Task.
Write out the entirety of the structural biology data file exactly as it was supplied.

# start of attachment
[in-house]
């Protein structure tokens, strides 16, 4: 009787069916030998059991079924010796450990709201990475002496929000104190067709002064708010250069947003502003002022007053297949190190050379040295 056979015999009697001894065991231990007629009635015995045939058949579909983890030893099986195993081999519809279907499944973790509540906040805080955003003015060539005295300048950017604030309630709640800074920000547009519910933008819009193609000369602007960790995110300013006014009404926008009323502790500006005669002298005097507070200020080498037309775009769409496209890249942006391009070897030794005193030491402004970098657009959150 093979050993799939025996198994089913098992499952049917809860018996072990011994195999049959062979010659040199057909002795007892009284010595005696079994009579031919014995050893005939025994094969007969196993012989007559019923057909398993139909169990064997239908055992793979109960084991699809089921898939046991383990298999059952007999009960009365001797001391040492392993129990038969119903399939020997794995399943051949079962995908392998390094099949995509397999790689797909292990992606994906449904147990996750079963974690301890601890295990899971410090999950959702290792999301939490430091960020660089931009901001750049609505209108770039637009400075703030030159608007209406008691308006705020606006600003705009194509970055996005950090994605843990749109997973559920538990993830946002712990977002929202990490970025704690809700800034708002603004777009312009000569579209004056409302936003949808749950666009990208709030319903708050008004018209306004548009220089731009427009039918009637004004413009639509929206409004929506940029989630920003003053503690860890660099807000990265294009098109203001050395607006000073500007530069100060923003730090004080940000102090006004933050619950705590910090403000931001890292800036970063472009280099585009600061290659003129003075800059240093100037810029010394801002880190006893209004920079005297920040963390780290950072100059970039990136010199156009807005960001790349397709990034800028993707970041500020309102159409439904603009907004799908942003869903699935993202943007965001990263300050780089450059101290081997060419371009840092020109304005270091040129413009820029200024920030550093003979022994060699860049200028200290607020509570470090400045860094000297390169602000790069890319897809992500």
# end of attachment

[in-house]
């Protein structure tokens, strides 16, 4: 009787069916030998059991079924010796450990709201990475002496929000104190067709002064708010250069947003502003002022007053297949190190050379040295 056979015999009697001894065991231990007629009635015995045939058949579909983890030893099986195993081999519809279907499944973790509540906040805080955003003015060539005295300048950017604030309630709640800074920000547009519910933008819009193609000369602007960790995110300013006014009404926008009323502790500006005669002298005097507070200020080498037309775009769409496209890249942006391009070897030794005193030491402004970098657009959150 093979050993799939025996198994089913098992499952049917809860018996072990011994195999049959062979010659040199057909002795007892009284010595005696079994009579031919014995050893005939025994094969007969196993012989007559019923057909398993139909169990064997239908055992793979109960084991699809089921898939046991383990298999059952007999009960009365001797001391040492392993129990038969119903399939020997794995399943051949079962995908392998390094099949995509397999790689797909292990992606994906449904147990996750079963974690301890601890295990899971410090999950959702290792999301939490430091960020660089931009901001750049609505209108770039637009400075703030030159608007209406008691308006705020606006600003705009194509970055996005950090994605843990749109997973559920538990993830946002712990977002929202990490970025704690809700800034708002603004777009312009000569579209004056409302936003949808749950666009990208709030319903708050008004018209306004548009220089731009427009039918009637004004413009639509929206409004929506940029989630920003003053503690860890660099807000990265294009098109203001050395607006000073500007530069100060923003730090004080940000102090006004933050619950705590910090403000931001890292800036970063472009280099585009600061290659003129003075800059240093100037810029010394801002880190006893209004920079005297920040963390780290950072100059970039990136010199156009807005960001790349397709990034800028993707970041500020309102159409439904603009907004799908942003869903699935993202943007965001990263300050780089450059101290081997060419371009840092020109304005270091040129413009820029200024920030550093003979022994060699860049200028200290607020509570470090400045860094000297390169602000790069890319897809992500």